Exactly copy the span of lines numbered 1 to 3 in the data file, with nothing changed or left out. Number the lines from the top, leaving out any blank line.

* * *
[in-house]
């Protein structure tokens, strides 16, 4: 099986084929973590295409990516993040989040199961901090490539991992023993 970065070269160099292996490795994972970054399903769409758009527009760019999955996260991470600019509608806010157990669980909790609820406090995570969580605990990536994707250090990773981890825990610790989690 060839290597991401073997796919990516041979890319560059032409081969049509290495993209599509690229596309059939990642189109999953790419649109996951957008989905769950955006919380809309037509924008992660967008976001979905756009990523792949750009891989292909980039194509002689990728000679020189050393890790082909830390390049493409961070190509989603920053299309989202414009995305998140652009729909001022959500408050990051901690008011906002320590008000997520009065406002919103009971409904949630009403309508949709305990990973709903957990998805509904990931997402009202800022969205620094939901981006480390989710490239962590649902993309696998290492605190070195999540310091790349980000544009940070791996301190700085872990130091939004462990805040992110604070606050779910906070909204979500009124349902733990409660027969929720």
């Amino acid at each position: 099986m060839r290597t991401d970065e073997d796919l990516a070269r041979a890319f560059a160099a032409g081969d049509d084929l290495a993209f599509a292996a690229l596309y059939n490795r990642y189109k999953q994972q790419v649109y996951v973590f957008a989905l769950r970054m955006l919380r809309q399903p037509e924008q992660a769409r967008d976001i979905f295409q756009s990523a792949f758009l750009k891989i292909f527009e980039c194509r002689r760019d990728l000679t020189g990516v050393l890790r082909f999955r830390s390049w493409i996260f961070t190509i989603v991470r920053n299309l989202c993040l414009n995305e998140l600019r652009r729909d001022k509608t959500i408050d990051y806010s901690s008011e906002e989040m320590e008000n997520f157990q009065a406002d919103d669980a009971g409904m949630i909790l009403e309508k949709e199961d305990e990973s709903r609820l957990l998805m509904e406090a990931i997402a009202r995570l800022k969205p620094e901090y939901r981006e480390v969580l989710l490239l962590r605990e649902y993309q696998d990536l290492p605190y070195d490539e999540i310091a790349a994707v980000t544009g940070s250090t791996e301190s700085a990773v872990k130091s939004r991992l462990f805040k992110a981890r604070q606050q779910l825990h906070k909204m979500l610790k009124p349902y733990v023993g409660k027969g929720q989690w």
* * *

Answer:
[in-house]
């Protein structure tokens, strides 16, 4: 099986084929973590295409990516993040989040199961901090490539991992023993 970065070269160099292996490795994972970054399903769409758009527009760019999955996260991470600019509608806010157990669980909790609820406090995570969580605990990536994707250090990773981890825990610790989690 060839290597991401073997796919990516041979890319560059032409081969049509290495993209599509690229596309059939990642189109999953790419649109996951957008989905769950955006919380809309037509924008992660967008976001979905756009990523792949750009891989292909980039194509002689990728000679020189050393890790082909830390390049493409961070190509989603920053299309989202414009995305998140652009729909001022959500408050990051901690008011906002320590008000997520009065406002919103009971409904949630009403309508949709305990990973709903957990998805509904990931997402009202800022969205620094939901981006480390989710490239962590649902993309696998290492605190070195999540310091790349980000544009940070791996301190700085872990130091939004462990805040992110604070606050779910906070909204979500009124349902733990409660027969929720």
């Amino acid at each position: 099986m060839r290597t991401d970065e073997d796919l990516a070269r041979a890319f560059a160099a032409g081969d049509d084929l290495a993209f599509a292996a690229l596309y059939n490795r990642y189109k999953q994972q790419v649109y996951v973590f957008a989905l769950r970054m955006l919380r809309q399903p037509e924008q992660a769409r967008d976001i979905f295409q756009s990523a792949f758009l750009k891989i292909f527009e980039c194509r002689r760019d990728l000679t020189g990516v050393l890790r082909f999955r830390s390049w493409i996260f961070t190509i989603v991470r920053n299309l989202c993040l414009n995305e998140l600019r652009r729909d001022k509608t959500i408050d990051y806010s901690s008011e906002e989040m320590e008000n997520f157990q009065a406002d919103d669980a009971g409904m949630i909790l009403e309508k949709e199961d305990e990973s709903r609820l957990l998805m509904e406090a990931i997402a009202r995570l800022k969205p620094e901090y939901r981006e480390v969580l989710l490239l962590r605990e649902y993309q696998d990536l290492p605190y070195d490539e999540i310091a790349a994707v980000t544009g940070s250090t791996e301190s700085a990773v872990k130091s939004r991992l462990f805040k992110a981890r604070q606050q779910l825990h906070k909204m979500l610790k009124p349902y733990v023993g409660k027969g929720q989690w």